Metro Rings: Using the Quick Curve Rulers (with free quilting plan)

Deborah and I made this stunning quilt together. She did the hard work in the patchwork piecing and I got to quilt it, and whilst I wanted the background to be a brilliant white, she chose the wonderful colours that make up the rings.

It was made using the Mini Quick Curve Ruler by Sew Kind of Wonderful. At the end of last year, I invested in a number of both the mini and full-size rulers for my classes. I really like working with rulers and teaching using good rulers. The best rulers are the really versatile ones. By that, I mean ruler with good markings on them so you can move them increments of partial inches and lines on so you can cut with the ‘on point’. These rulers have all those features AND they have matching quilting rulers which are excellent for identically matching the curves, inside and outside of your piecing work.

This quilt can be made using the larger ruler, but we chose to use the smaller one as I wanted to check out the suitability of this pattern for a cot size quilt – and it doesn’t disappoint. It is built using 2″ x 10″ strips, (for the larger quilt jelly roll strips are suggested). Although the pattern suggests using 20 10″ squares, in fact, we would recommend not bothering with this and just cutting up scraps, which are 10″ long, into 2″ slices. We found that the more colour tones we used and patterns we incorporated the more interesting the final quilt became. Fabric with smaller prints work best with this quilt as larger prints would get chopped up and lost. The strips are sewn together in batches and then cut cross-ways using the ruler.

As with all our rulers, we added Handi Quilter gripper to the back of them to stop them slipping as we cut out the fabric. This is essential and the Handi-Grip product is the best one that I’ve found (and a little goes a long way).  The rulers have a slot in them that you place the rotary cutter in and move it along. We did think the slot was quite wide, but if you are consistent with how you place your cutter then this isn’t a problem.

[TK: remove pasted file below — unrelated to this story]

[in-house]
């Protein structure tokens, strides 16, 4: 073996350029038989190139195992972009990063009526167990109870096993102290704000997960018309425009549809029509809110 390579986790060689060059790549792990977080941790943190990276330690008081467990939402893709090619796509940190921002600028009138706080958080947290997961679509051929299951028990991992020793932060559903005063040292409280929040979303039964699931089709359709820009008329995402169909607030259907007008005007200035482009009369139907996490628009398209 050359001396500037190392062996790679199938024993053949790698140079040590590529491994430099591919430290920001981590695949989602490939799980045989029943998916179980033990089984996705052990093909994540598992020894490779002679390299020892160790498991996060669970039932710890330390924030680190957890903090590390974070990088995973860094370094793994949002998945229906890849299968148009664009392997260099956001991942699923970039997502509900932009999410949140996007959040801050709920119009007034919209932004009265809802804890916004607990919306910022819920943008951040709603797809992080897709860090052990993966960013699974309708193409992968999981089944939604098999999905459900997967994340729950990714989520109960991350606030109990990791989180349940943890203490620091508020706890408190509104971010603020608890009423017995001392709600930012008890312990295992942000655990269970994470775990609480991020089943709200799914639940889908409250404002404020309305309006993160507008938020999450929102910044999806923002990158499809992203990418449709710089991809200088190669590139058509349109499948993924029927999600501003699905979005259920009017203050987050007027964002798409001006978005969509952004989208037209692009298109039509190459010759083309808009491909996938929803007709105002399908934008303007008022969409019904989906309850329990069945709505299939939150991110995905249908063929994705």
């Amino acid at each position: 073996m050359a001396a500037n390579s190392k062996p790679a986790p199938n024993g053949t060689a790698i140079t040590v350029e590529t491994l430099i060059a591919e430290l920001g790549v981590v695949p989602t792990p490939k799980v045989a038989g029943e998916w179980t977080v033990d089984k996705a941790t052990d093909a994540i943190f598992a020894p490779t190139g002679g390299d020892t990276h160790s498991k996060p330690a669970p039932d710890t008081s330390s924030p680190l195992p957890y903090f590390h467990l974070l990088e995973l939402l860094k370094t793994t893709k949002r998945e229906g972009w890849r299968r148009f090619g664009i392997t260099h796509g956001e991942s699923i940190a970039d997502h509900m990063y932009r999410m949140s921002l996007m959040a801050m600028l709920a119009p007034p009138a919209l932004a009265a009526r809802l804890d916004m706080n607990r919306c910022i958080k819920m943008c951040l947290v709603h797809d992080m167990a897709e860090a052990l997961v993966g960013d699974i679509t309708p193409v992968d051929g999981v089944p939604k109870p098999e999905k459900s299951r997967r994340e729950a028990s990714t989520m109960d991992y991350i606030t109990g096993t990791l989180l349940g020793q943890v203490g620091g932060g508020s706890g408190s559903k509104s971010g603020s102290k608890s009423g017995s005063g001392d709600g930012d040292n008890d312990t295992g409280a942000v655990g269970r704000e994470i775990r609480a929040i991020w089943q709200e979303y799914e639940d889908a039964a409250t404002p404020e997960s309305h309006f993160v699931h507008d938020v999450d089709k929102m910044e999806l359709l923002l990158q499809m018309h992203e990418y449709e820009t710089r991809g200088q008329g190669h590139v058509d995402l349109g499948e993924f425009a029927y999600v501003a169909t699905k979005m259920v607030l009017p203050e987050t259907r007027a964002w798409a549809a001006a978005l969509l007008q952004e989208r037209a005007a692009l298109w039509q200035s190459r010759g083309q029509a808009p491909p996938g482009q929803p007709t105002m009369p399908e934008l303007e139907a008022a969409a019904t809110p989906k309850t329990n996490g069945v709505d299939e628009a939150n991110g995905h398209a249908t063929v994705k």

More of an issue with the mini version Deborah was making, was that the pieces were small and partly bias cut, so were quite unstable. This meant that if you didn’t iron them they would curl slightly and not sew together well, but if you ironed them, even a little too vigorously, they would stretch and be useless.  When you test out a quilt pattern, you are most often halfway through the patchworking build before the penny drops and we see how to get it working well. This quilt was no different and after a number of goes building the curved block only to find that they were too small, we tweaked the pattern to make it ‘full proof’.

The choice of the colours used in the blocks joining the rings is really important. If you decide to make this quilt yourself, consider carefully what colour and pattern to use for these pieces. Deborah chose a Dashwood Twist in smoke and a Kona grey.

Below I have attached a free quick reference guide for quilting this piece. The correct quilting rulers make the job much easier and I enjoyed filling in the shapes I made with very basic designs. This was not a hard quilt to make look good.

 I am thrilled with this quilt. It would make a stunning baby gift or maybe one day I will get around to making the larger one for my bed! Sew Kind of Wonderful has lots of patterns using the quick curve rulers. The rulers themselves can be bought from Creative Grids, though I did have to buy the matching quilting rulers from Sew Kind of Wonderful in the USA.

 

GillyMac Metro Rings Quilting Plan

There are two classes this year to make this quilt… 20th June and 6th November, both classes are at my studio in Maidenhead and run from 10am -3.30pm – with lots of tea and homemade cakes – of course! Every student gets an original copy of the pattern to go home with.

 

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